The subversive power of weakness
‘Show by your good life that your works are done with gentleness born of wisdom.’
On Monday 26th August I witnessed this in action…..
I was sitting in a rather damp marquee at Greenbelt Festival. It had the feeling of the morning after the night before – or rather morning after the day before, which had seen at least 6 hours of unbroken rain. Something you never experience in Scotland!
About 400 of us emerged from our sleeping bags to listen to a quietly spoken women, about 60 years of age tell us how, when she was 27 her Dad was killed by a bomb that exploded in a hotel, in Brighton. The bomb had been planted by IRA terrorists and their target was the Tory party conference. Her Dad was a Tory MP attending the conference and staying in the hotel. The man who went to prison for the crime was called Patrick Magee and he was sitting on the platform beside the woman as she spoke. Her name was Jo.
Jo told us how on the day she learnt of her father’s death she went into a church in London and lit a candle and made a promise that she would try to understand why someone would do such a terrible thing to her lovely dad, because that was who he was to her.
She then set about understanding the political struggles of Northern Ireland and the ways in which people like Patrick Magee were responding. She travelled to Ireland and met dozens of people who told her their stories and listened to hers. Then in 1999 Patrick Magee was released from prison under the terms of the Good Friday agreement, having served 14years of his life sentence. Jo asked to meet him.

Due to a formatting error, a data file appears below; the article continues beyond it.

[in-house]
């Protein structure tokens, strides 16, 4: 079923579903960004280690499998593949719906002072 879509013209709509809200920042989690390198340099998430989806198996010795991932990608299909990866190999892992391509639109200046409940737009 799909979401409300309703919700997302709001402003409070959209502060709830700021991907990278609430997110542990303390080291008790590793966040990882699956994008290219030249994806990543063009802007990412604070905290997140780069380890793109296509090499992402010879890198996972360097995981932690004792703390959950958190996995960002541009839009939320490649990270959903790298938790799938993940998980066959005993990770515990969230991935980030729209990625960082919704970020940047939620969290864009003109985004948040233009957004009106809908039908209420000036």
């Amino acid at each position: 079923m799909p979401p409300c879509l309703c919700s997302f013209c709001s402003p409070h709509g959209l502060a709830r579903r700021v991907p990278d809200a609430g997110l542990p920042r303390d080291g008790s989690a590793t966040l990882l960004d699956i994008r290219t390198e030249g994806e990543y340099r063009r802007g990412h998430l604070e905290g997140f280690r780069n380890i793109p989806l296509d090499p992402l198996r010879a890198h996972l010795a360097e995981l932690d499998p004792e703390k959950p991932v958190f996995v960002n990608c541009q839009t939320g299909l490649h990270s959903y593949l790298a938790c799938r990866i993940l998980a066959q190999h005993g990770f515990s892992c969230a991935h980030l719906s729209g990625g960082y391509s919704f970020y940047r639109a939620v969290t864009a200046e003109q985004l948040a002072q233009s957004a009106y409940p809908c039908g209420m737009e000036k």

She then described how a meeting was arranged. The meeting took three hours and from that day she and Patrick have spoken publicly on over a hundred and fifty occasions, on a shared platform; their desire? To demonstrate how it is through talking, through seeking one another’s humanity in humility and in empathy that we find in our hands the most powerful weapon in the midst of conflict.
There was power in the tent that morning – extraordinary power.
It was the power of weakness, humility, the power of vulnerability, empathy and it went way beyond simple forgiveness.
‘Who is wise and understanding among you?’ – The letter of James asks?
Those whose works are done with gentleness born of wisdom.
The letter goes on to distinguish between earthly and heavenly wisdom and how because we are but flesh and bone there is a tension between what is in may ways instinctive to us – envy, bitterness, selfishness ambition and how the work of the spirit of God leads us to recognise the wisdom of God, which is peaceable, gentle, willing to yield, full of mercy and good fruits.
What we witnessed in that tent on that damp Monday morning was nothing short of what James describes in his letter as ‘a harvest of righteousness, sown in peace for those who make peace’.
And in our Gospel the Disciples are having a Master class in it!
A disciple’s life will mirror the one to whom they are committed. Instead of leaping to examples of Messianic glory and power, they needed recognise that Jesus the Messiah first and foremost is anticipated to suffer at the hands of the worlds power.